NOTE: This recipe is reliable but unpredictable in its results. Use with caution.
- 1 person (in addition to oneself)
- common experiences
- a shared interest
- sarcasm or humor, to taste
2, in some cases for a season, in others for a lifetime
10 minutes – a year
- Meet someone–and have a shared experience together; this could be a class at school, a job, or some sort of social event. This shared experience can be either good or bad, and the experience doesn’t have to be anything dramatic or even interesting. These factors are incidental and should not affect the quality of the friendship.
- Find a common interest and mix this in. This could be a love for writing letters, or cinema, or painting one’s toenails, or vigorous exercise. The point is that people tend to need an excuse for a friendship, and a common interest often provides that initial glue to bring two people together.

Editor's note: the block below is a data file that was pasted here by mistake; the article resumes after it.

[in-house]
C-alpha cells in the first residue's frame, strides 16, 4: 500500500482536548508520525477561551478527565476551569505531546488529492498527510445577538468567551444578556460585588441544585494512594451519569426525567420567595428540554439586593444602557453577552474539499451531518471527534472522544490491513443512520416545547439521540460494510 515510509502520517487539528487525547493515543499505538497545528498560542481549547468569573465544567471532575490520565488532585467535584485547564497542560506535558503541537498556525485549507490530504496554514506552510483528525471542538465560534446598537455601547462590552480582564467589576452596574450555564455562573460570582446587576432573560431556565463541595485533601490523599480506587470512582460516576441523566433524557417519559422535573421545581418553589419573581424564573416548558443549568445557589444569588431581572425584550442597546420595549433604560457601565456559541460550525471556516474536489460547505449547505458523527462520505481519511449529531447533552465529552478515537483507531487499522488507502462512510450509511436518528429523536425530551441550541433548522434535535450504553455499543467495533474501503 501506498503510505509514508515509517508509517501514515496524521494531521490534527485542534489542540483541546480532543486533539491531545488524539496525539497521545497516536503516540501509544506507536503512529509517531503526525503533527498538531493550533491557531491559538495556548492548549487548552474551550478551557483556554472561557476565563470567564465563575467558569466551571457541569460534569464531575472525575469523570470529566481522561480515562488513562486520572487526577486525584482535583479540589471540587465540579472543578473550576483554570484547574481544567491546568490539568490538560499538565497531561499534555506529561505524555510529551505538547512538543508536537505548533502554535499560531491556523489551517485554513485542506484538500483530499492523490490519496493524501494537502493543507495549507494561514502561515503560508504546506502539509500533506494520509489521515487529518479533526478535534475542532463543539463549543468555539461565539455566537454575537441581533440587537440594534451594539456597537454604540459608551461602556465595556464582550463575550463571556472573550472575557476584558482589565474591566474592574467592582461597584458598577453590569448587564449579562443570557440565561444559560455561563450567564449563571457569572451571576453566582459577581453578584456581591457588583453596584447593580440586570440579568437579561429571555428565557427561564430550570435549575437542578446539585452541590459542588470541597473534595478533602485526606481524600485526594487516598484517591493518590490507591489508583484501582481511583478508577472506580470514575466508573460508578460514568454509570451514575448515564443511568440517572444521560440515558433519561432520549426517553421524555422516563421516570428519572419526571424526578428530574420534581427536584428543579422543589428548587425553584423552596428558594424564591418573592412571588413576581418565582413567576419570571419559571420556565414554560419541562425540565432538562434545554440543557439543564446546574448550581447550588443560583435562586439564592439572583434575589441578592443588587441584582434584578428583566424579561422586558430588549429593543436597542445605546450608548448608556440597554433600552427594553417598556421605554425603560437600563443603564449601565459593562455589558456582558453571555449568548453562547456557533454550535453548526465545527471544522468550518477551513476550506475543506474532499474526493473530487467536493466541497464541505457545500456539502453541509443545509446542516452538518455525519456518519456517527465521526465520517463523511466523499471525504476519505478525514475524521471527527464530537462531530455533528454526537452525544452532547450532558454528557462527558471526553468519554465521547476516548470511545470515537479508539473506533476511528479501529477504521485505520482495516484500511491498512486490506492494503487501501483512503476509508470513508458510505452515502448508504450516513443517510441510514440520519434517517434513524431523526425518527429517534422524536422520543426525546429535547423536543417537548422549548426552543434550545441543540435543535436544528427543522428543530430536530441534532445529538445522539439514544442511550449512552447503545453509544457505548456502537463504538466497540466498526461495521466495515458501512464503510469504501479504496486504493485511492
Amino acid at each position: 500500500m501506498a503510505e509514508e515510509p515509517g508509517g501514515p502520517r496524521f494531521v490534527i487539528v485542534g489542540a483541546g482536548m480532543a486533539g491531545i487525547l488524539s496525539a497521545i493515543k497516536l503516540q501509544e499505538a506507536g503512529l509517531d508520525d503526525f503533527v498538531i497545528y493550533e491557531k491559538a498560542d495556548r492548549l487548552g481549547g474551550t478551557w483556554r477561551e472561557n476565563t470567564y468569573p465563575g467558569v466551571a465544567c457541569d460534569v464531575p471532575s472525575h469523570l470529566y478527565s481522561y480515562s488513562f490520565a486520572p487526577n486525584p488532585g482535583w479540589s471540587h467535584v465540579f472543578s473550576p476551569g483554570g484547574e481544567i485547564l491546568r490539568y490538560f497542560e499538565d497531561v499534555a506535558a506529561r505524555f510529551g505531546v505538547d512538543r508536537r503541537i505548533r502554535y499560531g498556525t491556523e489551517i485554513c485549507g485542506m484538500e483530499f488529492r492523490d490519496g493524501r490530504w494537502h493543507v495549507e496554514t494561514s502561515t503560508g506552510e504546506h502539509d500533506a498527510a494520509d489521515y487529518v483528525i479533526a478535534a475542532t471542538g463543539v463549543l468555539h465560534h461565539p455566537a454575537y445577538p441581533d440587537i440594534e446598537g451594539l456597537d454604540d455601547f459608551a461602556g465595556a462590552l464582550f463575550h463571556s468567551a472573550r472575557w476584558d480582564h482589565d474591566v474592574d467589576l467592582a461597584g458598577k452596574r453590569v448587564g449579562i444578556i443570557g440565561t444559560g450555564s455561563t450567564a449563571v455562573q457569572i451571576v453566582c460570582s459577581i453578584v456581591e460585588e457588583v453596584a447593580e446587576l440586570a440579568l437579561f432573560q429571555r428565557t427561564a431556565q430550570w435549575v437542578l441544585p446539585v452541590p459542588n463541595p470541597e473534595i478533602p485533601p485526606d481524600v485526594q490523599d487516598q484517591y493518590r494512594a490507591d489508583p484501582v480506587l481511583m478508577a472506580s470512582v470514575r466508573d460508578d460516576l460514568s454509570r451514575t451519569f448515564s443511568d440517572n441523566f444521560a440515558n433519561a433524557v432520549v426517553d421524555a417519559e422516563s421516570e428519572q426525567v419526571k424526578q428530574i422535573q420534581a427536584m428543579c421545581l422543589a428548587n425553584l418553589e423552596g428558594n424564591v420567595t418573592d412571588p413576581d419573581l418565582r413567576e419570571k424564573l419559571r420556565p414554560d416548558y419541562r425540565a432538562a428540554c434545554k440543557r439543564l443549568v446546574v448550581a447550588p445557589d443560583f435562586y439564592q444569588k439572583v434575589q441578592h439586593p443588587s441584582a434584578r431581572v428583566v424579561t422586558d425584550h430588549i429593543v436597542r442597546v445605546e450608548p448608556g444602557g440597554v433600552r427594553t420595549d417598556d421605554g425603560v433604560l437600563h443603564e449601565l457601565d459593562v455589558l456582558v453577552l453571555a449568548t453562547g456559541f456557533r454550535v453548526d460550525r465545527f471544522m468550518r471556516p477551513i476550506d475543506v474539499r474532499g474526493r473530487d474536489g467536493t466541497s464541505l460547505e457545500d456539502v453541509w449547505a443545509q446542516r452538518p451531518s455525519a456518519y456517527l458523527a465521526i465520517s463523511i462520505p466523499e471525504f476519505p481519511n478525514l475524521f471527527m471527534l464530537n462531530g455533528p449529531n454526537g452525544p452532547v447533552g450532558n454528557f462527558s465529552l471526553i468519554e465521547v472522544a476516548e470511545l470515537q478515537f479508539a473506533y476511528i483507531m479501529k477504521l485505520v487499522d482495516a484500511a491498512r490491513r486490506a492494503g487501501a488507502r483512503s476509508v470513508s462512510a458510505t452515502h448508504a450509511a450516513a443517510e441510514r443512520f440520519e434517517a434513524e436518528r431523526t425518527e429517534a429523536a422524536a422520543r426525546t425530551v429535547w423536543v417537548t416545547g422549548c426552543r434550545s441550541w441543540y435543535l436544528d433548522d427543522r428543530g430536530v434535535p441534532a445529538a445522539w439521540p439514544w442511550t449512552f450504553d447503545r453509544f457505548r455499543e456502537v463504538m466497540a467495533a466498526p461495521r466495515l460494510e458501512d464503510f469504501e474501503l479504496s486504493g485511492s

- Be patient: occasionally the ingredients do not react well at first. Sometimes, close friends start out as irritating acquaintances, so it’s important to keep an open mind regarding people.
- Spend time with this friend and, for added fun, go on adventures (a recipe that pairs well with this one).
- Not all friendships will be equal in depth; this is normal, and having a variety of friendships can make life more fun.
- When fitting, add sarcasm or other varieties of humor; some cooks prefer sincerity and verbal encouragement, but my personal preference is to avoid the entire sub-genre known as “words of affirmation;” do your best to kill the friendship (I call this the “charbroiling technique”). If the friendship lasts, you’ll know it was real.
- If the above steps don’t work for you…then write your own recipe!
What are your recipes for friendship?